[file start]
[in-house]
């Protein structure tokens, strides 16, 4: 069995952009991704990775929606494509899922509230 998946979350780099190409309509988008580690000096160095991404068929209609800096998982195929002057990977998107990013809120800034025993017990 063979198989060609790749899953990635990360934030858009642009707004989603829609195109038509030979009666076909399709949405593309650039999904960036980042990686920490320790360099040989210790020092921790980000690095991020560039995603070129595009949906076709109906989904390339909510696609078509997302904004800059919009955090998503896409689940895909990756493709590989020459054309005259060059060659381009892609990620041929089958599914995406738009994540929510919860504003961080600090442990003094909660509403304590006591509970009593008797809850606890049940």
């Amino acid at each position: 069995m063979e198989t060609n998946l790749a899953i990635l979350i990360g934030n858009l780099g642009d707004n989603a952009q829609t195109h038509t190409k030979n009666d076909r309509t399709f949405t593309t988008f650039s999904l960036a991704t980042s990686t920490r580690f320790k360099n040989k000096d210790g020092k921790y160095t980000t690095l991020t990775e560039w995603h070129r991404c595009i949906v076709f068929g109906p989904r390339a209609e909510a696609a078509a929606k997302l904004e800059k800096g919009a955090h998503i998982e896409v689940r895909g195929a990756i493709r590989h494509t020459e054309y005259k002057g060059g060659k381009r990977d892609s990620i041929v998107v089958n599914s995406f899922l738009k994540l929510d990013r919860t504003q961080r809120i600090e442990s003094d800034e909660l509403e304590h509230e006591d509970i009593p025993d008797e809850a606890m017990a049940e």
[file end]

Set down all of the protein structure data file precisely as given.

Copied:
[in-house]
């Protein structure tokens, strides 16, 4: 069995952009991704990775929606494509899922509230 998946979350780099190409309509988008580690000096160095991404068929209609800096998982195929002057990977998107990013809120800034025993017990 063979198989060609790749899953990635990360934030858009642009707004989603829609195109038509030979009666076909399709949405593309650039999904960036980042990686920490320790360099040989210790020092921790980000690095991020560039995603070129595009949906076709109906989904390339909510696609078509997302904004800059919009955090998503896409689940895909990756493709590989020459054309005259060059060659381009892609990620041929089958599914995406738009994540929510919860504003961080600090442990003094909660509403304590006591509970009593008797809850606890049940």
């Amino acid at each position: 069995m063979e198989t060609n998946l790749a899953i990635l979350i990360g934030n858009l780099g642009d707004n989603a952009q829609t195109h038509t190409k030979n009666d076909r309509t399709f949405t593309t988008f650039s999904l960036a991704t980042s990686t920490r580690f320790k360099n040989k000096d210790g020092k921790y160095t980000t690095l991020t990775e560039w995603h070129r991404c595009i949906v076709f068929g109906p989904r390339a209609e909510a696609a078509a929606k997302l904004e800059k800096g919009a955090h998503i998982e896409v689940r895909g195929a990756i493709r590989h494509t020459e054309y005259k002057g060059g060659k381009r990977d892609s990620i041929v998107v089958n599914s995406f899922l738009k994540l929510d990013r919860t504003q961080r809120i600090e442990s003094d800034e909660l509403e304590h509230e006591d509970i009593p025993d008797e809850a606890m017990a049940e």